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Discussion Starter · #1 ·
I will be wiring up a ford style remote solenoid along with installing my new high torque mini starter (perm magnet). I know that you can't use a jumper from the "S" terminal to the battery cable due to run on problems on perm mags. Here is what I am thinking:

1. Run the positive battery cable from the + battery post directly to the starter as GM did.

2. Mount ford solenoid on firewall. Any suggestions where? Any specific model ford I should use at the auto parts store. I only need the "S" terminal, not both "I" and "S". I am running HEI.

3. Shorten original "S" terminal wire and attach to new solenoid.

4. Run (suggestions on gage, fusible link?) a wire from + battery post on starter to input on new solenoid. I may use the 1/0 cable for this portion since I may hook up accesories in the future.

5. Run (suggestions on gage, fusible link?) a wire from output of new solenoid to "S" terminal on starter.

Comments? Concerns? The idea is to get enough power to the solenoid on the starter, but eliminate running thicker battery cables throughout the engine compartment.

Also, I just recieved my 1/0 welding cable and thinking about using soldering slugs to make the cables vs. crimping.

Let me know what you think.
 

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just put a solid jumper across the two terminals on the solenoid mounted to the starter- it is easy to make using a small piece of sheet metal.
if you want to, i think you can even buy a kit from Summit or Jeg's for a few bucks that is nothing but a steel jumper and a couple of battery cable ends.
 

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Discussion Starter · #3 ·
just put a solid jumper across the two terminals on the solenoid mounted to the starter- it is easy to make using a small piece of sheet metal.
if you want to, i think you can even buy a kit from Summit or Jeg's for a few bucks that is nothing but a steel jumper and a couple of battery cable ends.
Derrick,

I can't run a jumper like you mentioned with a permanent magnet high torque mini starter.

Check this out:
http://novaresource.org/starter.htm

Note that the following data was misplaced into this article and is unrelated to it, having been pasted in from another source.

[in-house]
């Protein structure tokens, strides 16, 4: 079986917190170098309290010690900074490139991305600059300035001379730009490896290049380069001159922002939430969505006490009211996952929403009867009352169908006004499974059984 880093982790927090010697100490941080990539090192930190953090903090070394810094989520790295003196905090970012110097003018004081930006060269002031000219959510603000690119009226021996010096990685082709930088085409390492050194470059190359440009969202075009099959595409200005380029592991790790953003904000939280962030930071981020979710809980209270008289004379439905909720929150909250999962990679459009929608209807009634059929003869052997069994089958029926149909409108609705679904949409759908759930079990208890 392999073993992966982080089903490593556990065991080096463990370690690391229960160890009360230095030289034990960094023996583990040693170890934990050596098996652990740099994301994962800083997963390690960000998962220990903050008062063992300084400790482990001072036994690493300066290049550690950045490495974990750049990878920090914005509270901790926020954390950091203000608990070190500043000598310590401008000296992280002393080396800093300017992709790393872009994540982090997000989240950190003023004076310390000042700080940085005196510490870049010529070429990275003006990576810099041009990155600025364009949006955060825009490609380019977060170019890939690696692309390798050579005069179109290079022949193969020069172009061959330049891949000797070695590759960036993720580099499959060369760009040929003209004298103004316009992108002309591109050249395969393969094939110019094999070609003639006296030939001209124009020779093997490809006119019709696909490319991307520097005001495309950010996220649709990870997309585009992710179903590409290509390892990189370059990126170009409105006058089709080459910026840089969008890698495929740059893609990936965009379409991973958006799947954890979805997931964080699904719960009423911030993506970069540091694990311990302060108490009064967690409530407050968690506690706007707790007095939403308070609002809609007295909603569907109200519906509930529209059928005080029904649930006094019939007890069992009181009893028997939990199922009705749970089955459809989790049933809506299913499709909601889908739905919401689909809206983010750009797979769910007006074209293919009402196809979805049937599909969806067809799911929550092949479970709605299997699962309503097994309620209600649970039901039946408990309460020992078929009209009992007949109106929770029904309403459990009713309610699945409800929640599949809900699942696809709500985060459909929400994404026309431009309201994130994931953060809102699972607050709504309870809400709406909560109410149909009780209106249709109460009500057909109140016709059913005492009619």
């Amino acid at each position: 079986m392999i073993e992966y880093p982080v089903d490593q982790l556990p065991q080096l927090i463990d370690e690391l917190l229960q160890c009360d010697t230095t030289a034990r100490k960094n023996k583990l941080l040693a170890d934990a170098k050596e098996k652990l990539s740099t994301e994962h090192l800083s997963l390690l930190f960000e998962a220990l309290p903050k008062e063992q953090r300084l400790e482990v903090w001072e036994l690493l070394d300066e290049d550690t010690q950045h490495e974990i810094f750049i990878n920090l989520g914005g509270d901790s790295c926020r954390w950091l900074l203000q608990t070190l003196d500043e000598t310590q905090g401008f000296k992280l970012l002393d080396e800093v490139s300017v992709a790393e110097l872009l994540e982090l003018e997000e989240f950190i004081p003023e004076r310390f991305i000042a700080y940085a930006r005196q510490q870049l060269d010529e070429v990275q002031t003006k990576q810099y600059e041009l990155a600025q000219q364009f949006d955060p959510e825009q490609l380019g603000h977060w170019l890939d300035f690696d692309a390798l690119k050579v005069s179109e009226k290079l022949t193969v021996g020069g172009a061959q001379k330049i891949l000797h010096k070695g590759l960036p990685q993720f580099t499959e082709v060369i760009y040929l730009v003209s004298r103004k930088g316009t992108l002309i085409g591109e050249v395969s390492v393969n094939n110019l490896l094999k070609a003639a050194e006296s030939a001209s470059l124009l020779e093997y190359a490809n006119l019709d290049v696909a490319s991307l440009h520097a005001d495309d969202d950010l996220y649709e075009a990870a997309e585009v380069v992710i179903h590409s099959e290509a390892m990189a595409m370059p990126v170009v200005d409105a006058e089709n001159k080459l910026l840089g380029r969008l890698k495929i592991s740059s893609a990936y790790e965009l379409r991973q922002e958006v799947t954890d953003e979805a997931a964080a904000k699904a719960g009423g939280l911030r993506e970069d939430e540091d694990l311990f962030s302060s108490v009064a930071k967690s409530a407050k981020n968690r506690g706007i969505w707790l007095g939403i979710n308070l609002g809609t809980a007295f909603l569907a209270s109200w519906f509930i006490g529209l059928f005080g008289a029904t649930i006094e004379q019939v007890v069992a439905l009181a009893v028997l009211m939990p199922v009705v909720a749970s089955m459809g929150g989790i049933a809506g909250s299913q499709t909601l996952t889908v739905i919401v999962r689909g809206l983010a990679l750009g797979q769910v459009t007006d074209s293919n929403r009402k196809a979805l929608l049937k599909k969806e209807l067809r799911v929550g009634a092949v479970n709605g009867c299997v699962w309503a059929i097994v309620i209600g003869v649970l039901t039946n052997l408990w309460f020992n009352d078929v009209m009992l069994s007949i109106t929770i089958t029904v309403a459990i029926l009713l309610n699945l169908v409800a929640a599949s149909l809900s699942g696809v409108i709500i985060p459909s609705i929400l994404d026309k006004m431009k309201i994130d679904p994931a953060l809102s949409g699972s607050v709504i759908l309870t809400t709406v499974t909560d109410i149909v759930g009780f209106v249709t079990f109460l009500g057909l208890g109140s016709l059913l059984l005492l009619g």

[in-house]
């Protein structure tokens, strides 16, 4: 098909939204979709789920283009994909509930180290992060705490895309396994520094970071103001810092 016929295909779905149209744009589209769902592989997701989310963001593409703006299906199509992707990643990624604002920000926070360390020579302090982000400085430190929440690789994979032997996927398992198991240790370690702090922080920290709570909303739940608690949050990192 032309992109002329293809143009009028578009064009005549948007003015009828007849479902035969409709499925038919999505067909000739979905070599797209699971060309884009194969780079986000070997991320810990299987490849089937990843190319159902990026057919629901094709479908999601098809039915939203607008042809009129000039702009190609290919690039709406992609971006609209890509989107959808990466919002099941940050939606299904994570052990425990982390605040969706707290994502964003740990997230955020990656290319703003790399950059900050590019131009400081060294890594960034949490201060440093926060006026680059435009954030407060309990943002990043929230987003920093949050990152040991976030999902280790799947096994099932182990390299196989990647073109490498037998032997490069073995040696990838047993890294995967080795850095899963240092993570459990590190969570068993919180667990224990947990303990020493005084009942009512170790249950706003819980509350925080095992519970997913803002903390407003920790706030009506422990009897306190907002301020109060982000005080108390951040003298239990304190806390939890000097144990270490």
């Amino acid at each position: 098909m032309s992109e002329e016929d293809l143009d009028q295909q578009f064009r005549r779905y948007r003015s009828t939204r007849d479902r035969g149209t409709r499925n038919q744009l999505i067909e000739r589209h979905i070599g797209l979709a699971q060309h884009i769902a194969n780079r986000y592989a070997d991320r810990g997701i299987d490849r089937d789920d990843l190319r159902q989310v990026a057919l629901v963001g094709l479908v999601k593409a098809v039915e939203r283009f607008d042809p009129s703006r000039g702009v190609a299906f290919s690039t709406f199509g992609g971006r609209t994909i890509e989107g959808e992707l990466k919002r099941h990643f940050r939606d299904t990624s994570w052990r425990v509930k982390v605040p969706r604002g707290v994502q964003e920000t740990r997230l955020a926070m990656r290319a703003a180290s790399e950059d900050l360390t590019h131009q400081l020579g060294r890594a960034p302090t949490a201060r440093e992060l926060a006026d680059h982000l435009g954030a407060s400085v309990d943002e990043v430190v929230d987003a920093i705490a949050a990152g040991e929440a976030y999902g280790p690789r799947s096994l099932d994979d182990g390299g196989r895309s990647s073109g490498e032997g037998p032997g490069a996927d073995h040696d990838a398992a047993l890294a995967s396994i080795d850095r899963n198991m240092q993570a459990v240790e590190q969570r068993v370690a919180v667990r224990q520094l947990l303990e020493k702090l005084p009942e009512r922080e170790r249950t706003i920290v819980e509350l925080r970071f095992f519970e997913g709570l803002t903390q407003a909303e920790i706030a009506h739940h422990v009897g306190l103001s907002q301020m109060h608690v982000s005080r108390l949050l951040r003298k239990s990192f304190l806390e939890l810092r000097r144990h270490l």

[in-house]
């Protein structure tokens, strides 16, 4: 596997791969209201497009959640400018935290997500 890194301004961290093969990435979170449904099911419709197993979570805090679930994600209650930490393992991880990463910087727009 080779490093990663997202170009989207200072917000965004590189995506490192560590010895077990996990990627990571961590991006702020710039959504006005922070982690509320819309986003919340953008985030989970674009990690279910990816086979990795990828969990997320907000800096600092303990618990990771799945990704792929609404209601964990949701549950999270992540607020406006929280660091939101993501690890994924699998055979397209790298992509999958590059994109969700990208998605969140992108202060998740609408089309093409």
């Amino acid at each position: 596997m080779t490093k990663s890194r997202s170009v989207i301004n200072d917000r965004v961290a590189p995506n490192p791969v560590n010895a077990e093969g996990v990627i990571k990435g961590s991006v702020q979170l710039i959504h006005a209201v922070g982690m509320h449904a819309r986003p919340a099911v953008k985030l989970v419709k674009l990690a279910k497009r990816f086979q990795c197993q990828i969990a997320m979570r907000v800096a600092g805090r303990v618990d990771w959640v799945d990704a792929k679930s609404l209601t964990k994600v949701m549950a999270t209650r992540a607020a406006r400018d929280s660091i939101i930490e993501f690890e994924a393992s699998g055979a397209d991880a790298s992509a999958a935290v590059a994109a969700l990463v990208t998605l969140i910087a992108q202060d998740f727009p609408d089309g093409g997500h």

I plan to wire like shown on the right diagram except the following would be different:

1. Run + battery cable from battery to starter.

2. Run cable from starter to input on solenoid mounted on firewall.

This way the + battery cable will run in the stock location. The other wire will sneak up the back of the motor to the firewall.
 

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the solenoid has to be inline between the battery and starter on the BIG wire. you just need a jumper from the big post on the starter to the "S" terminal on the starter. use a piece of steel with 2 holes drilled in it or a piece of wire.
the stock wire from the ignition switch gets moved up to the Ford solenoid.
all you are doing is using the Ford solenoid to tun on the power to the starter thru the big cable, which activates the solenoid mounted on the starter at the same time thru the jumper across the terminals.
but if you've got a good battery with good cables and good connections, you shouldn't need to put a Ford solenoid in there.
 

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I ORDERED A KIT FROM MAD ENTERPRISES DIDN'T COST MUCH AND HAD EVERYTHING IN IT. WHY ARE YOU MOUNTING A REMOTE SOLENOID? I DID BECAUSE MY HEADERS WERE WAY TOO CLOSE TO THE STARTER, TOO MUCH HEAT ON THE SOENOID I THOUGHT.:waving:
 

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I will be wiring up a ford style remote solenoid along with installing my new high torque mini starter (perm magnet). I know that you can't use a jumper from the "S" terminal to the battery cable due to run on problems on perm mags. Here is what I am thinking:

1. Run the positive battery cable from the + battery post directly to the starter as GM did.

2. Mount ford solenoid on firewall. Any suggestions where? Any specific model ford I should use at the auto parts store. I only need the "S" terminal, not both "I" and "S". I am running HEI.

3. Shorten original "S" terminal wire and attach to new solenoid.

4. Run (suggestions on gage, fusible link?) a wire from + battery post on starter to input on new solenoid. I may use the 1/0 cable for this portion since I may hook up accesories in the future.

5. Run (suggestions on gage, fusible link?) a wire from output of new solenoid to "S" terminal on starter.

Comments? Concerns? The idea is to get enough power to the solenoid on the starter, but eliminate running thicker battery cables throughout the engine compartment.

Also, I just recieved my 1/0 welding cable and thinking about using soldering slugs to make the cables vs. crimping.

Let me know what you think.
This will work just fine, I've used this setup successfully for years. You don't need to run the high current through the Ford relay, its main purpose is to provide a full current source for the solenoid. The wire in the solenoid circuit only needs to be 12 or 10 gauge, as the solenoid only draws about 8 amps.
 

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Discussion Starter · #7 ·
the solenoid has to be inline between the battery and starter on the BIG wire. you just need a jumper from the big post on the starter to the "S" terminal on the starter. use a piece of steel with 2 holes drilled in it or a piece of wire.
the stock wire from the ignition switch gets moved up to the Ford solenoid.
all you are doing is using the Ford solenoid to tun on the power to the starter thru the big cable, which activates the solenoid mounted on the starter at the same time thru the jumper across the terminals.
but if you've got a good battery with good cables and good connections, you shouldn't need to put a Ford solenoid in there.
I can't use a jumper with the starter I am about to install. The starter will feed back power to the solenoid energizing it, and will cause the starter to "run on" for a moment.
 

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Discussion Starter · #8 ·